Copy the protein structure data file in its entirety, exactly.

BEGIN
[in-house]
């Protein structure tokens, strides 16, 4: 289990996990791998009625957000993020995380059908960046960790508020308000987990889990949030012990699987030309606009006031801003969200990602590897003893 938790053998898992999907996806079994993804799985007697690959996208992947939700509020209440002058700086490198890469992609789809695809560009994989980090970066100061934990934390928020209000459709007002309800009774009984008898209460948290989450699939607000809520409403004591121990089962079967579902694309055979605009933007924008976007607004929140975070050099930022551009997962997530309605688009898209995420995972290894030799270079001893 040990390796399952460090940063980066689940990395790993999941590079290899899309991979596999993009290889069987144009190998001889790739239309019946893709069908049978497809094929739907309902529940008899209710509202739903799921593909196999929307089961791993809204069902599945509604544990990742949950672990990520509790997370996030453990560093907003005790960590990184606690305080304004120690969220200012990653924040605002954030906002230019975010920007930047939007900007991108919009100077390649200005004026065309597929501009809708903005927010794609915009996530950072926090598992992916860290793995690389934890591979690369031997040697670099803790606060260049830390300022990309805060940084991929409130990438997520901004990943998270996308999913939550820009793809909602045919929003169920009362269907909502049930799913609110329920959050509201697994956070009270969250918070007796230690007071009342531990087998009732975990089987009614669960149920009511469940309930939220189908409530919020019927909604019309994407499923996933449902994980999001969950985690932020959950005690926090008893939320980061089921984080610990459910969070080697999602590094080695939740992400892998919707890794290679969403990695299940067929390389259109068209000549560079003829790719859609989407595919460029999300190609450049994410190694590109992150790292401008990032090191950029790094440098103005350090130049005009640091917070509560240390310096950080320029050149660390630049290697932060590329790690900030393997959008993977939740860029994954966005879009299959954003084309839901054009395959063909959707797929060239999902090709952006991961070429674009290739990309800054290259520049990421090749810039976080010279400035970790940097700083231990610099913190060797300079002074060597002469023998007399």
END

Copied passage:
[in-house]
């Protein structure tokens, strides 16, 4: 289990996990791998009625957000993020995380059908960046960790508020308000987990889990949030012990699987030309606009006031801003969200990602590897003893 938790053998898992999907996806079994993804799985007697690959996208992947939700509020209440002058700086490198890469992609789809695809560009994989980090970066100061934990934390928020209000459709007002309800009774009984008898209460948290989450699939607000809520409403004591121990089962079967579902694309055979605009933007924008976007607004929140975070050099930022551009997962997530309605688009898209995420995972290894030799270079001893 040990390796399952460090940063980066689940990395790993999941590079290899899309991979596999993009290889069987144009190998001889790739239309019946893709069908049978497809094929739907309902529940008899209710509202739903799921593909196999929307089961791993809204069902599945509604544990990742949950672990990520509790997370996030453990560093907003005790960590990184606690305080304004120690969220200012990653924040605002954030906002230019975010920007930047939007900007991108919009100077390649200005004026065309597929501009809708903005927010794609915009996530950072926090598992992916860290793995690389934890591979690369031997040697670099803790606060260049830390300022990309805060940084991929409130990438997520901004990943998270996308999913939550820009793809909602045919929003169920009362269907909502049930799913609110329920959050509201697994956070009270969250918070007796230690007071009342531990087998009732975990089987009614669960149920009511469940309930939220189908409530919020019927909604019309994407499923996933449902994980999001969950985690932020959950005690926090008893939320980061089921984080610990459910969070080697999602590094080695939740992400892998919707890794290679969403990695299940067929390389259109068209000549560079003829790719859609989407595919460029999300190609450049994410190694590109992150790292401008990032090191950029790094440098103005350090130049005009640091917070509560240390310096950080320029050149660390630049290697932060590329790690900030393997959008993977939740860029994954966005879009299959954003084309839901054009395959063909959707797929060239999902090709952006991961070429674009290739990309800054290259520049990421090749810039976080010279400035970790940097700083231990610099913190060797300079002074060597002469023998007399």